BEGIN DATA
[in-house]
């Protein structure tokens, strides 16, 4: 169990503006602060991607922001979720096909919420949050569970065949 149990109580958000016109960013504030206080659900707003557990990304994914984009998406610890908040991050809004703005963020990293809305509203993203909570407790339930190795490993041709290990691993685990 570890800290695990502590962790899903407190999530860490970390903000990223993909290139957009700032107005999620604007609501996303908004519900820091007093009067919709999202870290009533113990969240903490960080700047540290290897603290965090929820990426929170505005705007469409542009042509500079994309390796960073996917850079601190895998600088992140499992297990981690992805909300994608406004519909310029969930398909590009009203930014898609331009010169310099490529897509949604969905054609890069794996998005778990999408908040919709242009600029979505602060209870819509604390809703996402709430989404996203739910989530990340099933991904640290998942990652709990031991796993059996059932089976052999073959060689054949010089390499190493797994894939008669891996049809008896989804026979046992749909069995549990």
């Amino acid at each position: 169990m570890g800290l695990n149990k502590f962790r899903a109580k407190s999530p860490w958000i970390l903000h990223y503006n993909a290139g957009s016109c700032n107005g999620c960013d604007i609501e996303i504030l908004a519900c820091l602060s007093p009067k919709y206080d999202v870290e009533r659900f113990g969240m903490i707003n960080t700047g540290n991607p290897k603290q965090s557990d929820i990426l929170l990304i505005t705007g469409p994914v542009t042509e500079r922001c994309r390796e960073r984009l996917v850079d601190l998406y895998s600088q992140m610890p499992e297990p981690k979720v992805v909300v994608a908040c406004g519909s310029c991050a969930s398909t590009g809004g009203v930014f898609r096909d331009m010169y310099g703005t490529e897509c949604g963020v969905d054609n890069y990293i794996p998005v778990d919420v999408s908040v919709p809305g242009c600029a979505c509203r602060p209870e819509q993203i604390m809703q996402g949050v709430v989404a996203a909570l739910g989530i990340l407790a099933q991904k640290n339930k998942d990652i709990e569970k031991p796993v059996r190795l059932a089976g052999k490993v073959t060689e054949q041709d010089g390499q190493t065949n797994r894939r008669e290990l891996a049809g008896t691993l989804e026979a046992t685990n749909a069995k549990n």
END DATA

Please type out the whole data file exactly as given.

[in-house]
């Protein structure tokens, strides 16, 4: 169990503006602060991607922001979720096909919420949050569970065949 149990109580958000016109960013504030206080659900707003557990990304994914984009998406610890908040991050809004703005963020990293809305509203993203909570407790339930190795490993041709290990691993685990 570890800290695990502590962790899903407190999530860490970390903000990223993909290139957009700032107005999620604007609501996303908004519900820091007093009067919709999202870290009533113990969240903490960080700047540290290897603290965090929820990426929170505005705007469409542009042509500079994309390796960073996917850079601190895998600088992140499992297990981690992805909300994608406004519909310029969930398909590009009203930014898609331009010169310099490529897509949604969905054609890069794996998005778990999408908040919709242009600029979505602060209870819509604390809703996402709430989404996203739910989530990340099933991904640290998942990652709990031991796993059996059932089976052999073959060689054949010089390499190493797994894939008669891996049809008896989804026979046992749909069995549990």
């Amino acid at each position: 169990m570890g800290l695990n149990k502590f962790r899903a109580k407190s999530p860490w958000i970390l903000h990223y503006n993909a290139g957009s016109c700032n107005g999620c960013d604007i609501e996303i504030l908004a519900c820091l602060s007093p009067k919709y206080d999202v870290e009533r659900f113990g969240m903490i707003n960080t700047g540290n991607p290897k603290q965090s557990d929820i990426l929170l990304i505005t705007g469409p994914v542009t042509e500079r922001c994309r390796e960073r984009l996917v850079d601190l998406y895998s600088q992140m610890p499992e297990p981690k979720v992805v909300v994608a908040c406004g519909s310029c991050a969930s398909t590009g809004g009203v930014f898609r096909d331009m010169y310099g703005t490529e897509c949604g963020v969905d054609n890069y990293i794996p998005v778990d919420v999408s908040v919709p809305g242009c600029a979505c509203r602060p209870e819509q993203i604390m809703q996402g949050v709430v989404a996203a909570l739910g989530i990340l407790a099933q991904k640290n339930k998942d990652i709990e569970k031991p796993v059996r190795l059932a089976g052999k490993v073959t060689e054949q041709d010089g390499q190493t065949n797994r894939r008669e290990l891996a049809g008896t691993l989804e026979a046992t685990n749909a069995k549990n």